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A Dream Fulfilled in the Gospel Tent

Lawrence Lanahan

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Ron Hadley leads The Worship Squad in rehearsal
(Lawrence Lanahan)
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Right now in New Orleans, the second weekend of the Jazz and Heritage Festival is in full swing. Last weekend, a group called the Worship Squad had their first performance under the acclaimed Gospel Tent. Louisiana is crawling with gospel choirs, and being invited to the Gospel Tent at Jazz Fest pretty much means you've made it.

Ron Hadley is the leader of the The Worship Squad, and his personal journey to the big show has not been an easy one. Reporter Lawrence Lanahan has the minister's story.

If I had to sum up Jazz Fest in just one word, I'd have to say... decadence. But just outside the main hubbub is a sanctified space: the Gospel Tent.

This year, a young group called The Worship Squad plays the Gospel Tent for the first time ever. Ron Hadley, a 27-year-old minister, is their leader. Hadley is a big, sweet, soft-spoken guy, but he's got this quiet intensity, as if he were planning his next big venture or even communicating with God.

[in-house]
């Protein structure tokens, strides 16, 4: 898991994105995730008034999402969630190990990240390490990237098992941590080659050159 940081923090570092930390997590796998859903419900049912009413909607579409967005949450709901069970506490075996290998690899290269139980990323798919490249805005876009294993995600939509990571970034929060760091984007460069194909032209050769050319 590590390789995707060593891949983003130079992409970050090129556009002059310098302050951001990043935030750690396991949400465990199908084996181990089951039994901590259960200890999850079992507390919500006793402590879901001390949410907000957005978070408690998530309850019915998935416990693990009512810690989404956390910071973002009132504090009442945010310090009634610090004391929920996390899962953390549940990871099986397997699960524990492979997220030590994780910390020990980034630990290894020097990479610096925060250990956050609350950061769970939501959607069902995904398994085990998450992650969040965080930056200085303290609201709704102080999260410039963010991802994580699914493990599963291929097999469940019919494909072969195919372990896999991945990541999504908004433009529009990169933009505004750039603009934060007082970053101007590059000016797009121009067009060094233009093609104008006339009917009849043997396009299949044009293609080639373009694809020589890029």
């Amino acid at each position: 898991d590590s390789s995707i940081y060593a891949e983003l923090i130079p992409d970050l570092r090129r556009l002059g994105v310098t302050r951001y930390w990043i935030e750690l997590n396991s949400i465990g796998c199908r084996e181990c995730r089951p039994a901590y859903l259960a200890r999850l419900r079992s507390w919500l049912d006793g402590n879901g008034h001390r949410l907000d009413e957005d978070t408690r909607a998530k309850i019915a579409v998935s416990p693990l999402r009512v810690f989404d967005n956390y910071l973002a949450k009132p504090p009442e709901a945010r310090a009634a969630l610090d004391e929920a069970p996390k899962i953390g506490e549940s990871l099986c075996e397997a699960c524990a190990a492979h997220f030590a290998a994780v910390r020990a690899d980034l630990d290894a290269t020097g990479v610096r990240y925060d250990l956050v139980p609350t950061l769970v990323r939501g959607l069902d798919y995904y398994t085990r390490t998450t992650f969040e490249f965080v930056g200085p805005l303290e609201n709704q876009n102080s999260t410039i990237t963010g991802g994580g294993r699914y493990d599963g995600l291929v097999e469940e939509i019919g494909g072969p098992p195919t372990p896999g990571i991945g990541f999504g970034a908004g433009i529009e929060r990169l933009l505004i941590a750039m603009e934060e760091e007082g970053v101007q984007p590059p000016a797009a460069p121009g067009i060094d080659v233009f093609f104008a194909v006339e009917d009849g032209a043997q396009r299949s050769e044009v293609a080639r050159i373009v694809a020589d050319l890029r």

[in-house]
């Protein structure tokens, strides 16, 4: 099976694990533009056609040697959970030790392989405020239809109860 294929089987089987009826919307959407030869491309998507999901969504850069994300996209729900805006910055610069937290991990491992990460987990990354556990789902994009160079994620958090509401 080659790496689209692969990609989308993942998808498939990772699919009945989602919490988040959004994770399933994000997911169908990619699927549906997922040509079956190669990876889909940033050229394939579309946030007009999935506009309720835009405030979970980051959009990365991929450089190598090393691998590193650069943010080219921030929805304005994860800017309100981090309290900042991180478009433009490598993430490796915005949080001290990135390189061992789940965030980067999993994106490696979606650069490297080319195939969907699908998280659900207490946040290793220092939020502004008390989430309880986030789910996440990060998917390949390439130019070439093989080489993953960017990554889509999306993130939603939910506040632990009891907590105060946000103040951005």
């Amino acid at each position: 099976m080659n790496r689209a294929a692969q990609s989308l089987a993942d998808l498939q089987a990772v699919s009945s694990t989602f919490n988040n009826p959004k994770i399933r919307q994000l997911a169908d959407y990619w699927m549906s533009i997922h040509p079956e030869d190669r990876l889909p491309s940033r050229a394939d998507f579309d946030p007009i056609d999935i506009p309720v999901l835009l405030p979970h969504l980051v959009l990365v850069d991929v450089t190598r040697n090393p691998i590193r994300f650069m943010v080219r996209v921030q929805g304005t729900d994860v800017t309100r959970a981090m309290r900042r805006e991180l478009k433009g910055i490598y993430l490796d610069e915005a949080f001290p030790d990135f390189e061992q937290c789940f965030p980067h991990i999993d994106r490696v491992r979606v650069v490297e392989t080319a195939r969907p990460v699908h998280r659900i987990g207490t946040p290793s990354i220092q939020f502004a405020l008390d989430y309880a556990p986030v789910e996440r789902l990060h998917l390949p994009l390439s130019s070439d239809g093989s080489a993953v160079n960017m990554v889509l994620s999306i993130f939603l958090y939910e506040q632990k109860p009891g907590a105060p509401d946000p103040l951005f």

As it happens, he's often doing both at the same time.

His life-long dream has been to take his own group to the Gospel Tent. But the way he tells it, no one who knew him seven or eight years ago would have expected to see him there.

Hadley was a troublemaker as a teen, but in 2001 he got into serious trouble. He was on probation for a juvenile offense when he caught an adult charge that triggered a probation violation.

"I think it was misdemeanor theft," says Hadley. "At that time, the police had been to my mom's house one time looking for me. My mom called and told me on the phone: 'Don't you come to Raceland, something's going on, you need get to yourself together.'"

A warrant was out for his arrest. Then he got his girlfriend pregnant. And at 26 weeks, complications arose.

"The baby's heart rate kept dropping, kept dropping, kept dropping," says Hadley. "The doctor comes in and says to us, 'If you have to have this baby now, the chances of him living are slim to none.'"

The heart rate continued dropping. His girlfriend went to the hospital to deliver their child, and Hadley began to bargain with God.